Home Equity Loan vs. Line of Credit

home equity loan vs HELOC

You can tap into your home’s equity to get a new loan or get a line of credit.

You can borrow up to 85% of your home’s value with a home equity loan.

In this article, we’ll explore the pros and cons of home equity loans and lines of credit to help you decide which is best for you.

What is a home equity loan?

A home equity loan uses the equity in your home for a new loan using your home as collateral for a new loan. They are also referred to as a second mortgage because the loan is secured by your home. With a home equity loan, you can borrow up to 85% of your home’s value.

2020 Home Equity Loan Requirements

• 680 minimum credit score

• No late payments in the last 12 months

• Loan-to-value ratio must be 70% or lower

• Maximum 45% debt-to-income ratio

• Borrow up to 80% of the home's market value

Home Equity Loan Pros and Cons

Home Equity Loan Pros and Cons



• Lower interest than personal loans and credit cards

• Reduces the amount of equity you have

• Interest on payments may be tax-deductible

• Closing costs between 2% - 5% of the loan amount

• Loan amount of up to 85% of the loan-to-value ratio ($425,000 limit)

• You can lose your home if you default on the payments

• Fixed interest rate and payments

• Higher interest rate than a HELOC

What is a home equity line of credit?

A home equity line of credit works like a credit card, which you can borrow from as needed instead of a lump sum. You will only be charged interest on the amount borrowed, and you can pay off the balance at any time.

HELOC Pros and Cons



  • Pay interest only on the amount borrowed

  • Reduces your equity each time you use it

  • Lower interest rates than home equity loans

  • Has a variable rate

  • Pay off and borrow at any time

  • Face foreclosure if unable to make payments

  • No fees to take out cash unlike a cash advance on a credit card

  • Closing costs between 2% - 5% of the line of credit

Home Equity Loan to Repair or Renovate Your Home

Home equity loans and HELOC should be taken out with caution. If you’re unable to repay the loan you risk foreclosure. It’s highly recommended to use a home equity loan to make home repairs or upgrades.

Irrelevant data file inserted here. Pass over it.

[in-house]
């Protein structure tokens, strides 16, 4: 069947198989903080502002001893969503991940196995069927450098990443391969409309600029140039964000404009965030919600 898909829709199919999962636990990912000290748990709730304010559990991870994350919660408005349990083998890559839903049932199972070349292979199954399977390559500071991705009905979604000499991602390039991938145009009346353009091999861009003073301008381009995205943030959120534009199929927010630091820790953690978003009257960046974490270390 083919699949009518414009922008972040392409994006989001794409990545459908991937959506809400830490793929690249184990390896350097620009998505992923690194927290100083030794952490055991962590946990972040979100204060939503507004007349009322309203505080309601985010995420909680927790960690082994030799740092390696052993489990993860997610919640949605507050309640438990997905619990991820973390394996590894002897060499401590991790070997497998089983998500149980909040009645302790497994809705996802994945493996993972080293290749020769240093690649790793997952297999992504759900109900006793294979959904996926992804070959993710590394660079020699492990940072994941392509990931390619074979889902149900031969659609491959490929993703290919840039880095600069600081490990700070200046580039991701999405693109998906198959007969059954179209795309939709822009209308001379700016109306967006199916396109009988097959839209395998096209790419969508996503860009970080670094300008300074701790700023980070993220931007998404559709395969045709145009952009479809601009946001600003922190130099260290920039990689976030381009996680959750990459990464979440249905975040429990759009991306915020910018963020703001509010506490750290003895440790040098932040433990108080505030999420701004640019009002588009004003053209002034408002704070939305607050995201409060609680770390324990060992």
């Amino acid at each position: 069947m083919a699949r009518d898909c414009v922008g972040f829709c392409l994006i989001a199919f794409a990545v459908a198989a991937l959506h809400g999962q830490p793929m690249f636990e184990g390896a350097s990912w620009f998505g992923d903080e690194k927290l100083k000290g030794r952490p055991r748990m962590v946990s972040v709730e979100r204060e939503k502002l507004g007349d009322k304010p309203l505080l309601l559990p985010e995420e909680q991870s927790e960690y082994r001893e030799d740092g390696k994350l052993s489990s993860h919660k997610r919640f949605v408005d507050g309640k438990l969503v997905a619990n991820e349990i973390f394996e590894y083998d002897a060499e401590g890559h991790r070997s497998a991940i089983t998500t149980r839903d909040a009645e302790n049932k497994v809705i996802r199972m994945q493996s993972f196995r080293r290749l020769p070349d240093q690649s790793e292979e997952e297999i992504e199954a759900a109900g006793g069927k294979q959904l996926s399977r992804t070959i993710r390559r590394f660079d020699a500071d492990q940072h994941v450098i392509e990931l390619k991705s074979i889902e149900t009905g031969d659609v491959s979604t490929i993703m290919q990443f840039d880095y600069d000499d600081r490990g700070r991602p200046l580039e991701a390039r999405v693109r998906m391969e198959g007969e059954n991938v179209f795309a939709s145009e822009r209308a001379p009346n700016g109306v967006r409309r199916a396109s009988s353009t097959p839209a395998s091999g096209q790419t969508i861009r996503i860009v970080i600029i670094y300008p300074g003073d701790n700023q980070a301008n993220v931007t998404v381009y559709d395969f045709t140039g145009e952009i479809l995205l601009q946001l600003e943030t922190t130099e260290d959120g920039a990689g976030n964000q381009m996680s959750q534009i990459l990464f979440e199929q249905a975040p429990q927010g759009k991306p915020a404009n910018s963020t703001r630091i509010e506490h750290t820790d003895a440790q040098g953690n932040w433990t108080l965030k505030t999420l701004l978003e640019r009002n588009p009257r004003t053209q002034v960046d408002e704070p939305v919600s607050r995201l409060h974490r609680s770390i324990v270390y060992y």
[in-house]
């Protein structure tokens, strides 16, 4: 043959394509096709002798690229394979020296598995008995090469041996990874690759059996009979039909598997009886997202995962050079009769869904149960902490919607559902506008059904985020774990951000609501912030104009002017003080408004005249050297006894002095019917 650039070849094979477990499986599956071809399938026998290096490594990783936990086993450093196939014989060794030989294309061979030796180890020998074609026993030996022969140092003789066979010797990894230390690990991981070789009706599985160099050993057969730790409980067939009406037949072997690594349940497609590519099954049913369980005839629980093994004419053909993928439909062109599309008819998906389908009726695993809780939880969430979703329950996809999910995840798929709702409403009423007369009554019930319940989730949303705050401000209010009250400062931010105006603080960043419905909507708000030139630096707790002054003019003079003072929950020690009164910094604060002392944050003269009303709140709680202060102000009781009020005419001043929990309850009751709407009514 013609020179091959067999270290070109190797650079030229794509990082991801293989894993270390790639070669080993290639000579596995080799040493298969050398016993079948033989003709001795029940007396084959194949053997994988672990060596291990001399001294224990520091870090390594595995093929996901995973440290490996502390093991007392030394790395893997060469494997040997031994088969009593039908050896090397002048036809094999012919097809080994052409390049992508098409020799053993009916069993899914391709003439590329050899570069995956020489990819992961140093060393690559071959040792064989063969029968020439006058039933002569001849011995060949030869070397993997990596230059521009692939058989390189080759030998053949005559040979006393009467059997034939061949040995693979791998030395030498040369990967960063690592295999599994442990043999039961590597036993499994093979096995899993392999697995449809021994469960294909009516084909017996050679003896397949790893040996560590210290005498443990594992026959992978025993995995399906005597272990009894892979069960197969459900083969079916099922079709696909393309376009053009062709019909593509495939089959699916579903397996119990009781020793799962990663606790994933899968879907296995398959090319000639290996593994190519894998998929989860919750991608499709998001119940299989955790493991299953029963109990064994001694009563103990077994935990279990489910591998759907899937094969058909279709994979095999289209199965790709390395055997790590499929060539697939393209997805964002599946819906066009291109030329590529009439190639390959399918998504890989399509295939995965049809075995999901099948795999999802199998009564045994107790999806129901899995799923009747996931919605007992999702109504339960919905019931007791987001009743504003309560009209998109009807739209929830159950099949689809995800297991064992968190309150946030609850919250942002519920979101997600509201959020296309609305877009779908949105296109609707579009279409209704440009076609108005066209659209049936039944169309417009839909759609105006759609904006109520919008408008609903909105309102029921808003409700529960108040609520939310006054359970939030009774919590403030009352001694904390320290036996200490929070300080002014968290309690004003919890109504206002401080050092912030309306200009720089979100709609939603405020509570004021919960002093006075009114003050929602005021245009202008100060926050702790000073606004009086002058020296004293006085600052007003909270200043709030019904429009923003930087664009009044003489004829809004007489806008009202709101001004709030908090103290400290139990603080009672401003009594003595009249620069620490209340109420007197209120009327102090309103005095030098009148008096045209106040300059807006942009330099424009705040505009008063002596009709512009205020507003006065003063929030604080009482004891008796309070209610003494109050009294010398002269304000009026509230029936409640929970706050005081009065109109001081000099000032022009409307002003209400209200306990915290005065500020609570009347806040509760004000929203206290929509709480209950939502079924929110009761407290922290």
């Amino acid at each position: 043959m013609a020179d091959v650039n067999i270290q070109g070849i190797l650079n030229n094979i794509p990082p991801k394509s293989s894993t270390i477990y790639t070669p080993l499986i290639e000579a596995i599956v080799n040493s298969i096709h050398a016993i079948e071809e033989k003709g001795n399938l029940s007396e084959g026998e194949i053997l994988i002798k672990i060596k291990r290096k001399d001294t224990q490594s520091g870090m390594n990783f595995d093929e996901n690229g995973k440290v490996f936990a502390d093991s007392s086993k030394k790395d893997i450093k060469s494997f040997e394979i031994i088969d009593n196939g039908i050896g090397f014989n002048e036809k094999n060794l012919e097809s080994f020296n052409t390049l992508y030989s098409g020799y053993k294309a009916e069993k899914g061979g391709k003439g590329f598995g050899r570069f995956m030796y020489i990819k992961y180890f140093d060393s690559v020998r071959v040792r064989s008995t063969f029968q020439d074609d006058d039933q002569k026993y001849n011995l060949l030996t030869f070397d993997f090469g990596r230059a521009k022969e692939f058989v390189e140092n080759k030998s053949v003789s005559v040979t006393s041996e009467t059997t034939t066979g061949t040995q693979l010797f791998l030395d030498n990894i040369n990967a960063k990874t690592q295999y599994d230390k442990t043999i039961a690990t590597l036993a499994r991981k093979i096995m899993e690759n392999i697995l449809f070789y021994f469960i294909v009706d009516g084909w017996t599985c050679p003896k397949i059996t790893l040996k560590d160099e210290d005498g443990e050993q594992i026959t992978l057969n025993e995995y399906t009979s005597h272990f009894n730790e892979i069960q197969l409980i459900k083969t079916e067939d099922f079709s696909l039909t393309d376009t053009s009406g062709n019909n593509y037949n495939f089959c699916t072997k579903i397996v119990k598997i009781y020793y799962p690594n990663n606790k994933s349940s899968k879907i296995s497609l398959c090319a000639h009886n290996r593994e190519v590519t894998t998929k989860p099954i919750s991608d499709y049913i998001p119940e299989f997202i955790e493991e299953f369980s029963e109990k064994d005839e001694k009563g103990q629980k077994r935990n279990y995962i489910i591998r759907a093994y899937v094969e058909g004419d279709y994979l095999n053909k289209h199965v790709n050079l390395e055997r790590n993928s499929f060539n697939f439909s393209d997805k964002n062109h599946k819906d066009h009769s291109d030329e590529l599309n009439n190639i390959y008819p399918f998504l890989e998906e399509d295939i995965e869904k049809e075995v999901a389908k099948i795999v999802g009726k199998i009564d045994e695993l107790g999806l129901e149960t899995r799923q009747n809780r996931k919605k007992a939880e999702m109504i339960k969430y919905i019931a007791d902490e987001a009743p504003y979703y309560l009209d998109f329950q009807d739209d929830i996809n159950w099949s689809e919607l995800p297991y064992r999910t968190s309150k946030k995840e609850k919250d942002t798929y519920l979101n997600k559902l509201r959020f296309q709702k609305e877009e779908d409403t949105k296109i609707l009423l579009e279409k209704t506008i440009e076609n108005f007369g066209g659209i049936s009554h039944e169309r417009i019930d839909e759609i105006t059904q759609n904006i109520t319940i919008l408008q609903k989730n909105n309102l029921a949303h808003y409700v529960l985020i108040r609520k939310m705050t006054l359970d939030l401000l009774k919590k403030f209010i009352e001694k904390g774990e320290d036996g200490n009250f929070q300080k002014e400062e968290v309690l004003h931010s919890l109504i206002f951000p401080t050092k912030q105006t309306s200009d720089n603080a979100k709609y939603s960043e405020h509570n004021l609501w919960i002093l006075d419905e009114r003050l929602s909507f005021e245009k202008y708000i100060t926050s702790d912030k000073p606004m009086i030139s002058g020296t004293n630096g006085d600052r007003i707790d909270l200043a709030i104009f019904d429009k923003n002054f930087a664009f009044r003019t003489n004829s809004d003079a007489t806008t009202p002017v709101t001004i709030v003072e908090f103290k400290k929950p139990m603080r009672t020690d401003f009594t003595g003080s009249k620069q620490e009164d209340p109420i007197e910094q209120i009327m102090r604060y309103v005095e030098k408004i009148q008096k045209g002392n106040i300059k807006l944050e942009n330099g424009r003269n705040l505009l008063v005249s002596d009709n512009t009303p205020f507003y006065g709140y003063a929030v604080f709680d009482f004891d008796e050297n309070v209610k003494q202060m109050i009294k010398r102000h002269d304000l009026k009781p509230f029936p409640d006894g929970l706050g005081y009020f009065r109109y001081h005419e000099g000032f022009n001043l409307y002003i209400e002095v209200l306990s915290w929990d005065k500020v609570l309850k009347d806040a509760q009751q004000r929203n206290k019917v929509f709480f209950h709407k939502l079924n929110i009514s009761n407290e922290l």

Reinvesting cash from an equity loan back into the home makes the most financial sense as it increases your home’s market value.

Using a Home Equity Loan for Debt Consolidation

Using your home’s equity to get a loan to repay a credit card or other types of unsecured debt is not a good idea. Credit card debt is unsecured, meaning if you don’t repay it, you won’t lose anything.

Paying off unsecured credit card debt using a home equity loan that is secured by your home is very risky. If you’re unable to make the payments you could lose your home. If you are struggling with credit card debt or other types of debts, a personal loan is usually a better option for debt consolidation.

Home Equity Loan Alternatives

Cash-out refinance – A cash-out refinance is similar to a home equity loan in that you’re able to convert your equity to cash. Instead of getting a second loan, you will get a new loan that covers your existing mortgage plus up to 80% of your home’s value.

Personal loan – A personal loan is an unsecured loan up to $100,000 with a fairly short loan term of three to five years. They have higher interest rates than home equity loans, but because they aren’t secured by your home you don’t risk foreclosure if you fail to make the payments.

Credit cards – A revolving line of credit will come with a high-interest rate and is best used for emergency expenses that arise. They are also unsecured.